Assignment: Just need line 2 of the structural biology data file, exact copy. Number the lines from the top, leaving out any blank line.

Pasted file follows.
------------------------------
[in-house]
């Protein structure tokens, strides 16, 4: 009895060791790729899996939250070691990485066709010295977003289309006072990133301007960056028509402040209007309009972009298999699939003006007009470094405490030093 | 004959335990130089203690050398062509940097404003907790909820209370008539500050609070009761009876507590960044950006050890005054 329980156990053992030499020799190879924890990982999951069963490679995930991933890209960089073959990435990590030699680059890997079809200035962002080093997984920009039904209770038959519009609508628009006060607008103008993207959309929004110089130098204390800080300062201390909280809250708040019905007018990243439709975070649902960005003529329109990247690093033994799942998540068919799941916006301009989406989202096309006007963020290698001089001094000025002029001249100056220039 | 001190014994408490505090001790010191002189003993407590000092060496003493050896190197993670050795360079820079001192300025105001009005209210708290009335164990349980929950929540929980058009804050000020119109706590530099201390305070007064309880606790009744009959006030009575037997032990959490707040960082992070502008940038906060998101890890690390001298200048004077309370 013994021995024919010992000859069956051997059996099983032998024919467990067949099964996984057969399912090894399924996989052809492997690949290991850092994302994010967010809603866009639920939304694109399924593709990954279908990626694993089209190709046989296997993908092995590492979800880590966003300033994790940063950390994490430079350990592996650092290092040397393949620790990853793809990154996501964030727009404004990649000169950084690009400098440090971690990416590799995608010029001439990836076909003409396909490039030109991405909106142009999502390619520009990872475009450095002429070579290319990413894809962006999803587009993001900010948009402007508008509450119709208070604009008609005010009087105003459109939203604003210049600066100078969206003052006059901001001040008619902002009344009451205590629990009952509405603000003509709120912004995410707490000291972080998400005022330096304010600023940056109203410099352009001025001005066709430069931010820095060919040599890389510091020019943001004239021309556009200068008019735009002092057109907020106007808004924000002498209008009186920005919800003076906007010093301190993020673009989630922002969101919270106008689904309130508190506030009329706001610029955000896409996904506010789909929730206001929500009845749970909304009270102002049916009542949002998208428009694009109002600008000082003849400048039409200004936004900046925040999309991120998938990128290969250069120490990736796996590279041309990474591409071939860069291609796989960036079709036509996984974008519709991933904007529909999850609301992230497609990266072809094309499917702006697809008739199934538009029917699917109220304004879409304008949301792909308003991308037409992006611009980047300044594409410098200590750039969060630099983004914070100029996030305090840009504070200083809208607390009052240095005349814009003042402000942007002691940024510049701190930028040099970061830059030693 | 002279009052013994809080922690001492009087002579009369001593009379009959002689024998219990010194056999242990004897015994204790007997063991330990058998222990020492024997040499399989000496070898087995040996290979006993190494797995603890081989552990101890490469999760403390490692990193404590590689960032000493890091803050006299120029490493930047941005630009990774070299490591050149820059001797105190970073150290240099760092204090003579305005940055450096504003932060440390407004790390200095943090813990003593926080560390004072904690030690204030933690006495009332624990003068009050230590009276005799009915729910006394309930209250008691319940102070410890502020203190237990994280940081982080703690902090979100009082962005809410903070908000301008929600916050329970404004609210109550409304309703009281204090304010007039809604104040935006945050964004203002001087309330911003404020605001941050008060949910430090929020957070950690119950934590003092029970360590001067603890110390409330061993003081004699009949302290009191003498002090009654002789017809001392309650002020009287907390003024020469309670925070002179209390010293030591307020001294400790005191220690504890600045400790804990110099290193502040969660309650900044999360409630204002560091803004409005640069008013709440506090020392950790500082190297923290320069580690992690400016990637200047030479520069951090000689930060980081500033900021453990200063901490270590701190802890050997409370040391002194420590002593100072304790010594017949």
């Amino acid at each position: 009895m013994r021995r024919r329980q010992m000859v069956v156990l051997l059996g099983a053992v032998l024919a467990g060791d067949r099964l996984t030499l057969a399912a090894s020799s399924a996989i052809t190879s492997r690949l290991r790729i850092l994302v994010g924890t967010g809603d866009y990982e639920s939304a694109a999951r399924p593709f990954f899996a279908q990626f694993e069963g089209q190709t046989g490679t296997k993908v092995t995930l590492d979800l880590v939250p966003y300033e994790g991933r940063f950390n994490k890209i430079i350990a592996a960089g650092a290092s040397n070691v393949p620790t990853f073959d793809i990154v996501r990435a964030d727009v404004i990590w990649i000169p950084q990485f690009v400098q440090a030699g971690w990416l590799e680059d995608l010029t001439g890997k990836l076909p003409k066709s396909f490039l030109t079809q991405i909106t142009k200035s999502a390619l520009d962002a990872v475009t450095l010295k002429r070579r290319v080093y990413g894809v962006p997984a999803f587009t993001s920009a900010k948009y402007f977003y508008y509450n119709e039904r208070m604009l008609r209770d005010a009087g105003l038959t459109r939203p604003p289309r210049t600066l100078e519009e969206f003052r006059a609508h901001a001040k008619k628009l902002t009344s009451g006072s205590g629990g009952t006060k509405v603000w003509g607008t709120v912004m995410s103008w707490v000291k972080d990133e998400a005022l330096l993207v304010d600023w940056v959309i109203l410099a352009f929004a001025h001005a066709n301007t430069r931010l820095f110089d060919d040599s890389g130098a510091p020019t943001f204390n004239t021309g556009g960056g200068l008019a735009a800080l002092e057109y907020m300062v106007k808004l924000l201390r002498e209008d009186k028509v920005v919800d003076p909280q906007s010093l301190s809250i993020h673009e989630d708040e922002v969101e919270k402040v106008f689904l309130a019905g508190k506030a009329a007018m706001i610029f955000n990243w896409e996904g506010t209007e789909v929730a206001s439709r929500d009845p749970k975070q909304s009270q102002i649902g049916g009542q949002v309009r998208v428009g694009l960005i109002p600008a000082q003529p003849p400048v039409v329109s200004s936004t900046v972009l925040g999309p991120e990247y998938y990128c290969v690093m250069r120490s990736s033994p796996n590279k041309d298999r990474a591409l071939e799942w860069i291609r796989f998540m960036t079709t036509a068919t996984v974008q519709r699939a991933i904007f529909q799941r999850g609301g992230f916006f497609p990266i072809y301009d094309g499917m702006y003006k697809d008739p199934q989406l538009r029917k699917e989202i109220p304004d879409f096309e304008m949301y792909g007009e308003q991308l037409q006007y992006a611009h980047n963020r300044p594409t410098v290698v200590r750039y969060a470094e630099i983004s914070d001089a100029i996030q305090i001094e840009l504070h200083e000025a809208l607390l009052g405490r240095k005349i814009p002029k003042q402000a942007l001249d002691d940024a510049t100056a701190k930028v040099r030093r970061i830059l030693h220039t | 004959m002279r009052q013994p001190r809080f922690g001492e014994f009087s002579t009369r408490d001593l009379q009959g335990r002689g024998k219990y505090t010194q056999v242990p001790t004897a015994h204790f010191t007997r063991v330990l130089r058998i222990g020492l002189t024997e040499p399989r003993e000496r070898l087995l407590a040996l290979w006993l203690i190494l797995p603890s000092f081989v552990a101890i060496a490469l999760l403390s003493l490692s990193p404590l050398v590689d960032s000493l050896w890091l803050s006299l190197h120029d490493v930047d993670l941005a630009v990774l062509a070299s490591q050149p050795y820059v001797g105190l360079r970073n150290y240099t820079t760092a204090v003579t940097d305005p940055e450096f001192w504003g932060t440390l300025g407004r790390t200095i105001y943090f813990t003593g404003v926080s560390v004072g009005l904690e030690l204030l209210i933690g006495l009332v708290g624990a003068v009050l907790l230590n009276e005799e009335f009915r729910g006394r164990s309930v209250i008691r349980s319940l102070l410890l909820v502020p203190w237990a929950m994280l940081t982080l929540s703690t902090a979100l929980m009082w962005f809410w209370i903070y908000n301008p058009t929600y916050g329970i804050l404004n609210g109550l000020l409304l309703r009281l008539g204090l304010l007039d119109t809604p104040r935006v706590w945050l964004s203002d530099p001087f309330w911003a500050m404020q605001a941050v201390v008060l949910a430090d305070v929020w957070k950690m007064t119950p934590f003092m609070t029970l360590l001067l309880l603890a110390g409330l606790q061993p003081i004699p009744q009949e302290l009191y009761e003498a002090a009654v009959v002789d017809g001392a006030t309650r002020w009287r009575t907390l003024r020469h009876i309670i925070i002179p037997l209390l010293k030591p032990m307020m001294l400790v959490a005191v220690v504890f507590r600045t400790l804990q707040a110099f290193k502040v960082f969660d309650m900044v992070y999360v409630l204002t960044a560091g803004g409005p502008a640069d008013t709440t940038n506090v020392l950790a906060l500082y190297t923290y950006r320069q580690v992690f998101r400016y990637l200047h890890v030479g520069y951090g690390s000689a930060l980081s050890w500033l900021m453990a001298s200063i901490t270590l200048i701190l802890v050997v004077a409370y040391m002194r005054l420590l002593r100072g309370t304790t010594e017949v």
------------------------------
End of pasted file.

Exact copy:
């Protein structure tokens, strides 16, 4: 009895060791790729899996939250070691990485066709010295977003289309006072990133301007960056028509402040209007309009972009298999699939003006007009470094405490030093 | 004959335990130089203690050398062509940097404003907790909820209370008539500050609070009761009876507590960044950006050890005054 329980156990053992030499020799190879924890990982999951069963490679995930991933890209960089073959990435990590030699680059890997079809200035962002080093997984920009039904209770038959519009609508628009006060607008103008993207959309929004110089130098204390800080300062201390909280809250708040019905007018990243439709975070649902960005003529329109990247690093033994799942998540068919799941916006301009989406989202096309006007963020290698001089001094000025002029001249100056220039 | 001190014994408490505090001790010191002189003993407590000092060496003493050896190197993670050795360079820079001192300025105001009005209210708290009335164990349980929950929540929980058009804050000020119109706590530099201390305070007064309880606790009744009959006030009575037997032990959490707040960082992070502008940038906060998101890890690390001298200048004077309370 013994021995024919010992000859069956051997059996099983032998024919467990067949099964996984057969399912090894399924996989052809492997690949290991850092994302994010967010809603866009639920939304694109399924593709990954279908990626694993089209190709046989296997993908092995590492979800880590966003300033994790940063950390994490430079350990592996650092290092040397393949620790990853793809990154996501964030727009404004990649000169950084690009400098440090971690990416590799995608010029001439990836076909003409396909490039030109991405909106142009999502390619520009990872475009450095002429070579290319990413894809962006999803587009993001900010948009402007508008509450119709208070604009008609005010009087105003459109939203604003210049600066100078969206003052006059901001001040008619902002009344009451205590629990009952509405603000003509709120912004995410707490000291972080998400005022330096304010600023940056109203410099352009001025001005066709430069931010820095060919040599890389510091020019943001004239021309556009200068008019735009002092057109907020106007808004924000002498209008009186920005919800003076906007010093301190993020673009989630922002969101919270106008689904309130508190506030009329706001610029955000896409996904506010789909929730206001929500009845749970909304009270102002049916009542949002998208428009694009109002600008000082003849400048039409200004936004900046925040999309991120998938990128290969250069120490990736796996590279041309990474591409071939860069291609796989960036079709036509996984974008519709991933904007529909999850609301992230497609990266072809094309499917702006697809008739199934538009029917699917109220304004879409304008949301792909308003991308037409992006611009980047300044594409410098200590750039969060630099983004914070100029996030305090840009504070200083809208607390009052240095005349814009003042402000942007002691940024510049701190930028040099970061830059030693 | 002279009052013994809080922690001492009087002579009369001593009379009959002689024998219990010194056999242990004897015994204790007997063991330990058998222990020492024997040499399989000496070898087995040996290979006993190494797995603890081989552990101890490469999760403390490692990193404590590689960032000493890091803050006299120029490493930047941005630009990774070299490591050149820059001797105190970073150290240099760092204090003579305005940055450096504003932060440390407004790390200095943090813990003593926080560390004072904690030690204030933690006495009332624990003068009050230590009276005799009915729910006394309930209250008691319940102070410890502020203190237990994280940081982080703690902090979100009082962005809410903070908000301008929600916050329970404004609210109550409304309703009281204090304010007039809604104040935006945050964004203002001087309330911003404020605001941050008060949910430090929020957070950690119950934590003092029970360590001067603890110390409330061993003081004699009949302290009191003498002090009654002789017809001392309650002020009287907390003024020469309670925070002179209390010293030591307020001294400790005191220690504890600045400790804990110099290193502040969660309650900044999360409630204002560091803004409005640069008013709440506090020392950790500082190297923290320069580690992690400016990637200047030479520069951090000689930060980081500033900021453990200063901490270590701190802890050997409370040391002194420590002593100072304790010594017949």